Proscriptive vs. Prescriptive

By Jaxson

  • Prescriptive

    Linguistic prescription (or prescriptivism) is the practice of promoting one kind of language use over another. It may imply that some usages are incorrect, improper, illogical, lack communicative effect, or are of low aesthetic value. Sometimes informed by linguistic purism, these normative practices may address such linguistic aspects as spelling, grammar, semantics, pronunciation, and syntax. This approach is often informally called prescriptive grammar, despite its breadth. They may also include judgments on socially proper and politically correct language use.

    Linguistic prescriptivism may aim to establish a standard language, teach what a particular society perceives as a correct form, or advise on effective communication. If usage preferences are conservative, prescription might appear resistant to language change; if radical, it may produce neologisms.

    Prescriptive approaches to language are often contrasted with descriptive linguistics (“descriptivism”), which observes and records how language is actually used. The basis of linguistic research is text (corpus) analysis and field study, both of which are descriptive activities. Description, however, may include researchers’ observations of their own language usage.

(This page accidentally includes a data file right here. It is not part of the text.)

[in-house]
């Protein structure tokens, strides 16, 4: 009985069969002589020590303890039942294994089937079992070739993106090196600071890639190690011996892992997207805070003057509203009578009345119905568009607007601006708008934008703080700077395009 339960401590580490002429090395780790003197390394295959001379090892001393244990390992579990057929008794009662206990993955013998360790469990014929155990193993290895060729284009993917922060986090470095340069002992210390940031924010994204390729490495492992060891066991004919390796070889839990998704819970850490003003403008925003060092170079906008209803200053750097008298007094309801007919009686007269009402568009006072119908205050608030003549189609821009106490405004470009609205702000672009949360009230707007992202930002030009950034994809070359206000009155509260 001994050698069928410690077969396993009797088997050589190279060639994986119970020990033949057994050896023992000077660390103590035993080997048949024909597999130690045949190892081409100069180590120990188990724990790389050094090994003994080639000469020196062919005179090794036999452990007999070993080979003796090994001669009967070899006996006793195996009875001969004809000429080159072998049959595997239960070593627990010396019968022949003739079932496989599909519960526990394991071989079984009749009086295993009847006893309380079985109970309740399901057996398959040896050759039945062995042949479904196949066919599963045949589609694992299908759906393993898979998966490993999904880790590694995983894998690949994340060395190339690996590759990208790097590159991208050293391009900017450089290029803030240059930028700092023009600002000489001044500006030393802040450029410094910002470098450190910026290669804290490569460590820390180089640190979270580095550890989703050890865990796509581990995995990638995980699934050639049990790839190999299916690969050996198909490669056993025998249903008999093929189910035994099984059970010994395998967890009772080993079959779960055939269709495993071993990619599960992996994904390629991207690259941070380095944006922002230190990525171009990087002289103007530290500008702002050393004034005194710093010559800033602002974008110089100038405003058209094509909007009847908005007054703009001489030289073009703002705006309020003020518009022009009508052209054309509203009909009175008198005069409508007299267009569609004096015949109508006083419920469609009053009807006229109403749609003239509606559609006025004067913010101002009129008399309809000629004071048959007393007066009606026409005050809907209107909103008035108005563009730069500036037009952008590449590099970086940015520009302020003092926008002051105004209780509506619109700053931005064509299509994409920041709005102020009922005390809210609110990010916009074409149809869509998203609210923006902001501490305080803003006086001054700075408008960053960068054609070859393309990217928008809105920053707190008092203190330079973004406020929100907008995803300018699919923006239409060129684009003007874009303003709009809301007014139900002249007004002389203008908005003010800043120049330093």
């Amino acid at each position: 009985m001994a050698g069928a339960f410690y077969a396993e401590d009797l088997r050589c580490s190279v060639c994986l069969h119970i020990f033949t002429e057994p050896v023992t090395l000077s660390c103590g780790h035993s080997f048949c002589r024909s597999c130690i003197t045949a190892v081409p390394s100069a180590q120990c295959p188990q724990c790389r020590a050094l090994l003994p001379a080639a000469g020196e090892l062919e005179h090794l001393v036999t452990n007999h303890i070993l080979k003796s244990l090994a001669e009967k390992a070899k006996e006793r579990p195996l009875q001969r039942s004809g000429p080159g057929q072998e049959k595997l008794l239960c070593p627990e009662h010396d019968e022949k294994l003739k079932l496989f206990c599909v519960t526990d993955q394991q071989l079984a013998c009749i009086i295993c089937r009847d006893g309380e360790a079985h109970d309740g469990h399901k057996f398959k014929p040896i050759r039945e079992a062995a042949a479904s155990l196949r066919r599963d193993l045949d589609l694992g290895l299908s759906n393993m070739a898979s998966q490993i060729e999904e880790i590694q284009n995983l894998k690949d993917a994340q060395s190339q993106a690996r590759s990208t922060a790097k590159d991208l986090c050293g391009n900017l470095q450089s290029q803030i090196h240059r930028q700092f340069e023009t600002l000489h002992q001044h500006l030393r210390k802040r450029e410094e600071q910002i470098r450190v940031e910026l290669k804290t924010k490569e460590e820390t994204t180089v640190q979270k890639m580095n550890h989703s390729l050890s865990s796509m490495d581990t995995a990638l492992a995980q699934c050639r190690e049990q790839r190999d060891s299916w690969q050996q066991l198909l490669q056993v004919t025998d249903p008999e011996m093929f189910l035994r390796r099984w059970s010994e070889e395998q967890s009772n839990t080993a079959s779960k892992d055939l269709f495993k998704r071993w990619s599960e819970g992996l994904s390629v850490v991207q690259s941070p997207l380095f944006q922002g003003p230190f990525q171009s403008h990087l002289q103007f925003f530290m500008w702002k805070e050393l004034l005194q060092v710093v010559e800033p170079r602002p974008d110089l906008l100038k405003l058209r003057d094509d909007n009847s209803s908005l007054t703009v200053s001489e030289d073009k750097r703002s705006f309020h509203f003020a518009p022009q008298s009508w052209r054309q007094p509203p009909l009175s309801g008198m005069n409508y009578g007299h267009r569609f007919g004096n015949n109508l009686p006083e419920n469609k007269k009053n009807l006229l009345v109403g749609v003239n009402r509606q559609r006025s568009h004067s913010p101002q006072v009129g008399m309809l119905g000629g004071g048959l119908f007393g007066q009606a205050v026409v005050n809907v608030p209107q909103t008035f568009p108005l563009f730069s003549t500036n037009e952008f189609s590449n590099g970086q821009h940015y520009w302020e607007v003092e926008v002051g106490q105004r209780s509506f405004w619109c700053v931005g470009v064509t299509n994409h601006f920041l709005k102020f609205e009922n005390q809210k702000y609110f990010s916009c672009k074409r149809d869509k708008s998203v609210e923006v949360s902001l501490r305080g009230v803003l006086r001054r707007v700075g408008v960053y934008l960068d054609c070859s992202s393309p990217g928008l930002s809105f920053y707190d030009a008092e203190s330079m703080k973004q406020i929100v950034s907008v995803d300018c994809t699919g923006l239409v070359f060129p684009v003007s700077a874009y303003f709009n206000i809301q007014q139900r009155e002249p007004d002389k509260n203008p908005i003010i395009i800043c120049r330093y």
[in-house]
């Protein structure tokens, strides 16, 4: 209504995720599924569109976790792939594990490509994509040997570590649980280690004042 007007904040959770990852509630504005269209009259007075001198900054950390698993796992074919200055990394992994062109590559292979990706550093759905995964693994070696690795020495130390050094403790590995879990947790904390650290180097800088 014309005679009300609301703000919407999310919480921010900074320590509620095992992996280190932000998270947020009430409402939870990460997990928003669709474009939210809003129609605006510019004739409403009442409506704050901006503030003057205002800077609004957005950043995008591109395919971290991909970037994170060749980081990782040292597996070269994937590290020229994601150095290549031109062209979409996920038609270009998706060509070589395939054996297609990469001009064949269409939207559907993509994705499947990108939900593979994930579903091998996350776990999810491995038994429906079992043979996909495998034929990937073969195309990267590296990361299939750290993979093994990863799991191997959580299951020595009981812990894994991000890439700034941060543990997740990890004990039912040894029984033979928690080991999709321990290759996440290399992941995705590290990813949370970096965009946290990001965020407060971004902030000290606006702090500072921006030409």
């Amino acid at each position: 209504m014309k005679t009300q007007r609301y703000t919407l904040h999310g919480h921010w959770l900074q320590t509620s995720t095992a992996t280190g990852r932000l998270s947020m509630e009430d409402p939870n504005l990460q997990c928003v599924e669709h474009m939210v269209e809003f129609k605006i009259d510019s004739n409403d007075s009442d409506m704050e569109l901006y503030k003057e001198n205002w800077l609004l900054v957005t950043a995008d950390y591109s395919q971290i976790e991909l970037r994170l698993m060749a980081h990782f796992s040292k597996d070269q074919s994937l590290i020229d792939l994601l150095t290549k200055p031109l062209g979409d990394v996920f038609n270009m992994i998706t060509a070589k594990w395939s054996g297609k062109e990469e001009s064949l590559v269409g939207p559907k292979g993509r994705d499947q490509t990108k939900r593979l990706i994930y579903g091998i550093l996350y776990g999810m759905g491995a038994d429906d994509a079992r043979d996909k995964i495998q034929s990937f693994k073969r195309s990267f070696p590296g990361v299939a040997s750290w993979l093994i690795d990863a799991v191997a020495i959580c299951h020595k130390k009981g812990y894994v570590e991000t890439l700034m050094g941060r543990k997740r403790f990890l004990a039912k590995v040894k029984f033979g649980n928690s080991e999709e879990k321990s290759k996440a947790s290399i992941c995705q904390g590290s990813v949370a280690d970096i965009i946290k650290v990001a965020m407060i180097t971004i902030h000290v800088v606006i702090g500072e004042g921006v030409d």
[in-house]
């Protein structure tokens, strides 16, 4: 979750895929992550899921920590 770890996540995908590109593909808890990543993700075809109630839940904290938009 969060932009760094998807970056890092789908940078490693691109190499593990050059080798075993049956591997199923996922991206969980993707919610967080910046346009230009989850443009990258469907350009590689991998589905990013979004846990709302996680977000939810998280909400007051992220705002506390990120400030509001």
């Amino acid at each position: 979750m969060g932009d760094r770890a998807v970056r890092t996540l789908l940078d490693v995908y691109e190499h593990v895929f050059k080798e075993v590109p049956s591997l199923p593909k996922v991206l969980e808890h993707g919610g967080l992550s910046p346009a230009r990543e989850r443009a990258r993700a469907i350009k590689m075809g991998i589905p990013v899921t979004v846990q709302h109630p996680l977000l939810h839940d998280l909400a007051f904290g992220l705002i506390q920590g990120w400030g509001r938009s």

Despite being apparent opposites, prescription and description may inform each other, as comprehensive descriptive accounts must take speaker preferences into account, and an understanding of how language is actually used is necessary for prescription to be effective. Since the mid-20th century, English-language dictionaries and style guides – prescriptive works by nature – have been increasingly integrating descriptive material and approaches, beginning (then controversially) with Webster’s Third New International Dictionary in 1961, and continuing to the present. For example, new 2010s editions of New Hart’s Rules, Fowler’s Dictionary of Modern English Usage, and Garner’s Modern English Usage have all been updated to add more descriptive and evidence-based material, especially about topics of ongoing conflict between authorities, or in different dialects, disciplines, styles, or registers of usage. Some, like The Chicago Manual of Style, remain primarily prescriptive and traditionalist as of 2017.

  • Proscriptive (adjective)

    proscribing or prohibiting, for example as according to a norm or standard

  • Prescriptive (adjective)

    Of or pertaining to prescribing or enjoining, especially an action or behavior based on a norm or standard.


    “descriptive|q1=especially of grammar and usage|proscriptive”


Leave a Comment